Rent a Car, Not a Calamity, This Vacation
Choosing the right rental car can put you on the road to a safer trip
For all the effort many of us put into planning our vacations, from where we’ll stay to what we’ll see, do and even eat, renting a car is often an afterthought. But nothing can ruin a trip faster than car trouble or, worse still, an accident.
Use these strategies to rent the safest vehicle possible and keep a car wreck off your list of vacation stories to tell.
Before you go
Think big. The laws of physics being what they are, a larger, heavier car will tend to do better in a crash than a smaller, lighter one. “That doesn’t mean you have to rent a tank,” says Russ Rader, a spokesman for the nonprofit Insurance Institute for Highway Safety. “But it might be worth spending a little more to get a mid-size or larger car rather than a little one.”
Consider safety features. Today’s vehicles are a lot safer than their predecessors of even 10 years ago, Rader says. Unless you’re renting an older car (often the case in some foreign countries), you should expect safety features like side airbags and electronic stability control.
If you’re treating yourself to a luxury model, ask if it’s equipped with optional front-crash prevention, Rader suggests. That’s a relatively new safety technology that monitors the road ahead to warn you of oncoming hazards. Expect it to trickle down to more modest vehicles in coming years.
Pack the car seat. Toting a tot or two on vacation? Think about bringing your own car seats. Rental companies usually have them available if you make prior arrangements, but you won’t know whether a loaner might have been recalled or have other safety issues. Remember to pack the installation instructions too. The National Highway Traffic Safety Administration also has advice on installing car seats on its website.
If you’re flying somewhere to pick up your rental car, you probably want to bring a child seat anyway. The Federal Aviation Administration says it strongly urges parents to secure their children in government-approved safety seats during flights. Holding a child on your lap can be risky in unexpected turbulence, the agency points out. Note, however, that not all car seats qualify. Check yours for the wording “This restraint is certified for use in motor vehicles and aircraft.”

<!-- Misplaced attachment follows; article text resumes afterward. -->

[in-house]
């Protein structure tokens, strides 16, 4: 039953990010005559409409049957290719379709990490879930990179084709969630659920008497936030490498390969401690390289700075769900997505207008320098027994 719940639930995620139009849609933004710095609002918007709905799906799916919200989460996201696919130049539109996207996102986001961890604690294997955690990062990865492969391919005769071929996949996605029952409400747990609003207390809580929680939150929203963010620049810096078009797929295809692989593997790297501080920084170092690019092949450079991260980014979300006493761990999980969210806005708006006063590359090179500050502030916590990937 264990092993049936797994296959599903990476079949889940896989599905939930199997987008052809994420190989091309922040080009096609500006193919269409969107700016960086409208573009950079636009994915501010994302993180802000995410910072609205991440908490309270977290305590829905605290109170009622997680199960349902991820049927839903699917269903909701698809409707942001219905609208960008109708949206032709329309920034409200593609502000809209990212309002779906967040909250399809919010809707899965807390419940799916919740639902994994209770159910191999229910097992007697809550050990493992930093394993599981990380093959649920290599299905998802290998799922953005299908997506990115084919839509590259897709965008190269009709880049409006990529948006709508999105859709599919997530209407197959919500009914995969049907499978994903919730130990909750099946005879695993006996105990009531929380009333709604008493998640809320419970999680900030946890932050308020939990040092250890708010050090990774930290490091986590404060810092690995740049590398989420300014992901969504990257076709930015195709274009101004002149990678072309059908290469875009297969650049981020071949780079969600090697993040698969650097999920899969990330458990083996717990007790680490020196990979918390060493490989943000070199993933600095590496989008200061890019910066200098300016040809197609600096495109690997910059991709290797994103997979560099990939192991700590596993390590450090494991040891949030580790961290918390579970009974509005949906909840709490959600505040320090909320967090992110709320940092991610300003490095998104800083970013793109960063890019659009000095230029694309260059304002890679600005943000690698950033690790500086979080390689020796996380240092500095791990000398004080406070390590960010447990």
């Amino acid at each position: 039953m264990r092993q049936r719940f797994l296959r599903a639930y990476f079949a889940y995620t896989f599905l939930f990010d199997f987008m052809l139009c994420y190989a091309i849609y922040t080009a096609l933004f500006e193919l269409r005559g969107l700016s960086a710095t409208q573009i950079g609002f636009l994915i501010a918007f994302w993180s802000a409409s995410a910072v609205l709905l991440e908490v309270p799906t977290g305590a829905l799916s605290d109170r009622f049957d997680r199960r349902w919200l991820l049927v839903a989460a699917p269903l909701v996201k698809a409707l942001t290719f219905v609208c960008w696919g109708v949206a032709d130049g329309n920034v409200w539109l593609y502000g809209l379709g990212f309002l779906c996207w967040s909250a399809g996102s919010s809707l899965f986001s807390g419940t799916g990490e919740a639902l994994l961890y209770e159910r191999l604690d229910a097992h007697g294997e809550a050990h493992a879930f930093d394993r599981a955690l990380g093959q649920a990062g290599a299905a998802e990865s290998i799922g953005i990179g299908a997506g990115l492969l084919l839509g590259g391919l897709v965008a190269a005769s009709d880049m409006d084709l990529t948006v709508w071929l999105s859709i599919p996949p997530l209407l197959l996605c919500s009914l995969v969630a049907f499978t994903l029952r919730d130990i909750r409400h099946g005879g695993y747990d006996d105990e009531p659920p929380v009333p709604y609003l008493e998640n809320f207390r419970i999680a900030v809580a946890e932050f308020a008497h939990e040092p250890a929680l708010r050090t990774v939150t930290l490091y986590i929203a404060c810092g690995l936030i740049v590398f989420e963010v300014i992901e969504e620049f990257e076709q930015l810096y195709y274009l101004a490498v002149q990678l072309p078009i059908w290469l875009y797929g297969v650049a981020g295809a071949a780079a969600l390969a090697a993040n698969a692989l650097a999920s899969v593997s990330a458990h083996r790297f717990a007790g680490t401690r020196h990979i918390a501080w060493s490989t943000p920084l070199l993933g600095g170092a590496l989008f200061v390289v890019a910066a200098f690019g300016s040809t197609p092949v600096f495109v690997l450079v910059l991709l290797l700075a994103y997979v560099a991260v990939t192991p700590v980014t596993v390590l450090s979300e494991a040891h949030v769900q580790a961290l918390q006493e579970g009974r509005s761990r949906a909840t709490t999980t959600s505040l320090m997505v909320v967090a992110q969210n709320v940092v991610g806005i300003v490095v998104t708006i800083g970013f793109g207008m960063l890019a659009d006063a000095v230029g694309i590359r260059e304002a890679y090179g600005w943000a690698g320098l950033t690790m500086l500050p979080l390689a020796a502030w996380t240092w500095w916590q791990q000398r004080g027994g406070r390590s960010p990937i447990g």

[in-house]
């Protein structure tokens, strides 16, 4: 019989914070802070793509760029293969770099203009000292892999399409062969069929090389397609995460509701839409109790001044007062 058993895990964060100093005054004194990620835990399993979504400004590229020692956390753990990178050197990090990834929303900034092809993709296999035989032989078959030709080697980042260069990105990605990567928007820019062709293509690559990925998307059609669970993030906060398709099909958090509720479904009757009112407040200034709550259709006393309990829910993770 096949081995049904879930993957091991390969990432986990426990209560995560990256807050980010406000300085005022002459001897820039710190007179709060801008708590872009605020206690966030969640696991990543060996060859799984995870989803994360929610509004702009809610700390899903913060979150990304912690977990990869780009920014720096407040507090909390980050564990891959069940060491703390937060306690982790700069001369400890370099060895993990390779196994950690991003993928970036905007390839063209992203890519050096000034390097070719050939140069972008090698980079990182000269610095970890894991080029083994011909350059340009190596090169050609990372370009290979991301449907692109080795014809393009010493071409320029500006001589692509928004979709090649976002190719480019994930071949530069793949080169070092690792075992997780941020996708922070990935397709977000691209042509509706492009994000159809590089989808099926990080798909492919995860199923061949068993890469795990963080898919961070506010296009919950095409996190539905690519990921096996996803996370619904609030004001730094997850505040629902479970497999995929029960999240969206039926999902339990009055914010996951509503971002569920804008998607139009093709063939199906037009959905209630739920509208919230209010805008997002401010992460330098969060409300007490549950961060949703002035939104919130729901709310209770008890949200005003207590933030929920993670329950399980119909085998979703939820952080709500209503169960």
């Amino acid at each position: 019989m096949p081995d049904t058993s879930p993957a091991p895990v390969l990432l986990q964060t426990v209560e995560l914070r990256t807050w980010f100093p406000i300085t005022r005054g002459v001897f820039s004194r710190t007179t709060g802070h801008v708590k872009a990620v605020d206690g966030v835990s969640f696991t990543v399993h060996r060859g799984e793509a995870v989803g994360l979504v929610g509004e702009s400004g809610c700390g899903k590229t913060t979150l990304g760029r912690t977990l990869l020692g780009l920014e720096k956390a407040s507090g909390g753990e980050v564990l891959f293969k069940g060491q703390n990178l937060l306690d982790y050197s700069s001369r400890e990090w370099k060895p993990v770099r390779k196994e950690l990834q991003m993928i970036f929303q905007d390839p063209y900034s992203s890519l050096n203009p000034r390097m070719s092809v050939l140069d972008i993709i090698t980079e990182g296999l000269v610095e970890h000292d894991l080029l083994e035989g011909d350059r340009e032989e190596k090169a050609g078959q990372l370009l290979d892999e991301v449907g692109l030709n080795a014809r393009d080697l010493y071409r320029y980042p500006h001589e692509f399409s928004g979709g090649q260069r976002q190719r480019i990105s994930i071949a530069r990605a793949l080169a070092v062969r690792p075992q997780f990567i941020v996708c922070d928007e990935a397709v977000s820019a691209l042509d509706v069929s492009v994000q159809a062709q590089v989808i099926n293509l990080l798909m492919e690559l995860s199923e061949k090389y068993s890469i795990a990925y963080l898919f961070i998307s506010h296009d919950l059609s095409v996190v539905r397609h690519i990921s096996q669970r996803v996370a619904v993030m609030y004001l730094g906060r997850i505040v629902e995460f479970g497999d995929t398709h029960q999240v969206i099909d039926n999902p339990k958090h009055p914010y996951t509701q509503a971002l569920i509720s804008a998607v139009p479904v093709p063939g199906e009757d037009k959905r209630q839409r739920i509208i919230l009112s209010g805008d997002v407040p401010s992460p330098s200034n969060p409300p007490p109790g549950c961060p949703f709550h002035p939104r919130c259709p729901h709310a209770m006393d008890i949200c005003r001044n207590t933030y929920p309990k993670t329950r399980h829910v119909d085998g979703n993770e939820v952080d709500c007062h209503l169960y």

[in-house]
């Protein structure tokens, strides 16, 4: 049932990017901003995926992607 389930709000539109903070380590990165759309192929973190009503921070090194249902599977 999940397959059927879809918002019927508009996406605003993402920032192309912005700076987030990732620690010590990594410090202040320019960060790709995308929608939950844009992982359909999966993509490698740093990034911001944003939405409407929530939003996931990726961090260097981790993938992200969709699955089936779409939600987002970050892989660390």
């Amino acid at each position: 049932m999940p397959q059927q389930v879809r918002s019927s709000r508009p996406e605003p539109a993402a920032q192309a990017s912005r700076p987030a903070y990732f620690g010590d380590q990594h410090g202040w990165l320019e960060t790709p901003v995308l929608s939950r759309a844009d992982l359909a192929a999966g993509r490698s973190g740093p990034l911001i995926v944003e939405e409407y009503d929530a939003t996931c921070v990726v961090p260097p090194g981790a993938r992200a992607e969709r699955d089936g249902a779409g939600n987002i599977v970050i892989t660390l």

Call your insurance agent. Once you get to the rental counter, you’ll almost certainly hear a sales pitch for optional insurance — and if there’s a line of customers behind you, you’ll probably feel you have about two seconds to decide. If you already have a car insurance policy, call your auto insurer before the trip and ask whether you’re adequately covered. Some credit cards also provide rental car coverage, so check your card agreements too.
When you arrive
Ask about recalls. Rental companies currently have no legal obligation to stop renting cars that have been recalled but not fixed, though some do so voluntarily. (There have been efforts in Congress to make that mandatory.)
You can find a list of recalled cars at Recalls.gov if you want to check beforehand. But bear in mind that there might be a different model awaiting you when you go to pick up your car. Rental companies often have several different types within each size class. If you have any concerns, ask at the rental counter if the model you’re being offered has been recalled and whether it’s been in for the proper repairs yet.
Check it out. Look the car over for any obvious signs of damage or misuse. You’ll want to do that regardless, and have the rental agent make a note of any problems, so you don’t get stuck paying for them. If you see evidence of damage beyond the usual dings, ask for another car. There’s no telling what other damage you aren’t seeing.
Master the controls. As cars have become increasingly computerized, “advances” like electronic touch screens have replaced familiar knobs and buttons. So make sure you know how to operate everything you’re likely to use before you leave the rental lot. If you have questions, ask a lot attendant. “You don’t want to find yourself out on the expressway trying to figure out how the radio or cruise control work,” Rader says.
The Federal Trade Commission has other helpful advice about renting a car on its website.